620 F.2d 219 (10th Cir. 1980), 78-1614, Premier Corp. v. Newsom

Docket Nº:78-1614, 78-1615.
Citation:620 F.2d 219
Party Name:PREMIER CORPORATION, Plaintiff-Appellant, v. Joseph K. NEWSOM, Defendant-Appellee. PREMIER CORPORATION, Plaintiff-Appellant, v. Marcelino CHAVEZ, Defendant-Appellee.
Case Date:April 04, 1980
Court:United States Courts of Appeals, Court of Appeals for the Tenth Circuit
 
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Page 219

620 F.2d 219 (10th Cir. 1980)

PREMIER CORPORATION, Plaintiff-Appellant,

v.

Joseph K. NEWSOM, Defendant-Appellee.

PREMIER CORPORATION, Plaintiff-Appellant,

v.

Marcelino CHAVEZ, Defendant-Appellee.

Nos. 78-1614, 78-1615.

United States Court of Appeals, Tenth Circuit

April 4, 1980

Argued and Submitted Jan. 22, 1980.

Page 220

Darryl G. Kaneko, Denver, Colo. (Bruce T. Wallace of Hooper, Hathaway, Fichera & Price, Ann Arbor, Mich., with him on the brief), for plaintiff-appellant.

Gregory L. Williams of Rothgerber, Appel & Powers, Denver, Colo., for defendants-appellees.

Before McWILLIAMS, BARRETT and McKAY, Circuit Judges.

McWILLIAMS, Circuit Judge.

This case involves the Colorado long arm statute, C.R.S. 13-1-124 (1973). Premier Corporation is a Delaware corporation, with headquarters in Michigan. It also conducts business and maintains offices in Colorado. In separate actions, Premier brought a breach of contract action in a state court of Colorado against Dr. Newsom and Dr. Chavez, each of whom is a citizen of South Carolina. Both defendants are physicians, and each was served with a copy of the summons and complaint in South Carolina. On petitions for removal, both actions were removed to the United States District Court for the District of Colorado. Motions to remand were denied.

In federal district court the defendants filed motions to quash service of process on the ground that there was no valid service of process. The district court, after an evidentiary hearing that involved live testimony, several affidavits and depositions,

Page 221

granted the motions and dismissed both actions on the ground that there was a lack of in personam jurisdiction over both defendants. Premier appeals. We affirm.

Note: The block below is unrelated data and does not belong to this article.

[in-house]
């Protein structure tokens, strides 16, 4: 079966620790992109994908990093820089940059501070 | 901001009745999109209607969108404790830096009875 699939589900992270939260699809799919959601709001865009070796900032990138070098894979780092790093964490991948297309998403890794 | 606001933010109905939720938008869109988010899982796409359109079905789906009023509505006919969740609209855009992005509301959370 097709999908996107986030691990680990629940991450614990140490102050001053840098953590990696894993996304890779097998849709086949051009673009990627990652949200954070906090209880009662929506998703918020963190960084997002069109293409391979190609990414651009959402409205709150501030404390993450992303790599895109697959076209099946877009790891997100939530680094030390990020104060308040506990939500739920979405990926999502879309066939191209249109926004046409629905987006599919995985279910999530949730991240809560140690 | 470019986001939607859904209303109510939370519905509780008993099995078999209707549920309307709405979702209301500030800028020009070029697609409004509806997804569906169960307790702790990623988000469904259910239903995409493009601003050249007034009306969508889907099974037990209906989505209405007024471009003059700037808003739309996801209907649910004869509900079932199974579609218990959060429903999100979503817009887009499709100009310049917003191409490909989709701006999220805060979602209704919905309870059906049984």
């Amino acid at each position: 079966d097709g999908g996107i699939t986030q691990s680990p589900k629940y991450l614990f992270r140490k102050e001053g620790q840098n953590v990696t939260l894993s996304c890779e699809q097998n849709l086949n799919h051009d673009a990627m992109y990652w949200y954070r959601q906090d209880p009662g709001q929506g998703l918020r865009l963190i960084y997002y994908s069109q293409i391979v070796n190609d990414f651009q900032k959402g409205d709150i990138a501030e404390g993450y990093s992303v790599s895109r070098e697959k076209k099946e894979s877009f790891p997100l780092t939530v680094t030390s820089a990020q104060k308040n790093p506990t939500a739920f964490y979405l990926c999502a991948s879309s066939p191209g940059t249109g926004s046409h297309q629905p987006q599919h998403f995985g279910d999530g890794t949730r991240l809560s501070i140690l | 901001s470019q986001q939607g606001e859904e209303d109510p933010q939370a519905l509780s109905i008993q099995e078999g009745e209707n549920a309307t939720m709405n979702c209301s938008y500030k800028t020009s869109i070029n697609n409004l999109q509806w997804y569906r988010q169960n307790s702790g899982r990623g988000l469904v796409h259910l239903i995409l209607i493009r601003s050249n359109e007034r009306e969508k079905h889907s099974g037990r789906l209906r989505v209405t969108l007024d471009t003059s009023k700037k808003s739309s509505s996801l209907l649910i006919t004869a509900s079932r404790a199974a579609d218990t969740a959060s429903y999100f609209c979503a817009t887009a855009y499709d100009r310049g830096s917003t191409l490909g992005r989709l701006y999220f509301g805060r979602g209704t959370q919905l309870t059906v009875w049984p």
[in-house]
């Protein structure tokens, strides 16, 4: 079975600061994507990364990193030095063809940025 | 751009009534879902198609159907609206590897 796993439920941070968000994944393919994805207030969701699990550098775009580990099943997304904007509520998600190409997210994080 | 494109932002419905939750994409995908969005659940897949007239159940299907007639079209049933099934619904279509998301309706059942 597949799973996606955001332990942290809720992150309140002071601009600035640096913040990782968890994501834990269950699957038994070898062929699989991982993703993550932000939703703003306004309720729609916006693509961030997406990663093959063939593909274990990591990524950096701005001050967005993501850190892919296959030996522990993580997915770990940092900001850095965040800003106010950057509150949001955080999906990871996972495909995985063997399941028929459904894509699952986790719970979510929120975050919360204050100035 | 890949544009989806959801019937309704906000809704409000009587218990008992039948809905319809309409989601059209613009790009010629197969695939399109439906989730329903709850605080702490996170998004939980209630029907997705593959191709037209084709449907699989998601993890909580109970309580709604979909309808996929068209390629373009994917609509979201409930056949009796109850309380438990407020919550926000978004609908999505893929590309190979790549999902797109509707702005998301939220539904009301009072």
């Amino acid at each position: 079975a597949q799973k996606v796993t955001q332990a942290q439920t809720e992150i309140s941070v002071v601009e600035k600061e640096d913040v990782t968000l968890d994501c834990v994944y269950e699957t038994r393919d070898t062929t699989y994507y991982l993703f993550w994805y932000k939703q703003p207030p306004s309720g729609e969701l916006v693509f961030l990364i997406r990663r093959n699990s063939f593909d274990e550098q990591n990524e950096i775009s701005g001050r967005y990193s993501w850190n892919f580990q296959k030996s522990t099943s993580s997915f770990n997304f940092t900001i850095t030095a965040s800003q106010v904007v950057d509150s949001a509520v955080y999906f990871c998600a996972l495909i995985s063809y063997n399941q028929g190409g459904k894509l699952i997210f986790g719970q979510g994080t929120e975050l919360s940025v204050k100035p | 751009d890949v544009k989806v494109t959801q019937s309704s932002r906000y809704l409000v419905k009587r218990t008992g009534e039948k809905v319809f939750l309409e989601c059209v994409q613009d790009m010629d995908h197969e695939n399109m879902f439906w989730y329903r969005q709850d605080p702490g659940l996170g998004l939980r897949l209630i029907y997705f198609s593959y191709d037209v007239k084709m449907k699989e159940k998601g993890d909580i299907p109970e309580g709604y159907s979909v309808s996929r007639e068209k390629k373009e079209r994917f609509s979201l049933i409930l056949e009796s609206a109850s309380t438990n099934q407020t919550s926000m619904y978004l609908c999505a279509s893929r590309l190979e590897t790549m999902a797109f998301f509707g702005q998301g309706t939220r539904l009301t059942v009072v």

The background facts as they relate to the question of personal jurisdiction are not in any real dispute. As indicated, Dr. Newsom and Dr. Chavez are both citizens of South Carolina. Both are medical doctors and each wanted to make a financial investment which might serve as a tax shelter.

Also, as indicated, Premier is a Delaware corporation with headquarters in Michigan. Premier is engaged, inter alia, in the business of cattle breeding and management of cattle. In mid-1972, representatives of Premier contacted Dr. Newsom and Dr. Chavez in South Carolina in an effort to induce the doctors to make an investment in what was said to be a tax-sheltered cattle operation. [*] As explained by Premier's representatives, Premier proposed to sell cattle to the defendants, and then, for a management fee, Premier would thereafter manage, feed and maintain the cattle thus purchased by the defendants. Premier and the two doctors agreed to terms, and the parties executed three documents: (1) a representation statement; (2) a purchase agreement; and (3) a management contract. Specifically, Dr. Newsom bought 100 head of nonregistered breeding cows from Premier at $750 per head and then entered into a management contract with Premier whereby, for a management fee, Premier agreed to take care of the cattle thus purchased. Dr. Chavez bought 180 head of nonregistered breeding cows for $750 per head and contemporaneously therewith entered...

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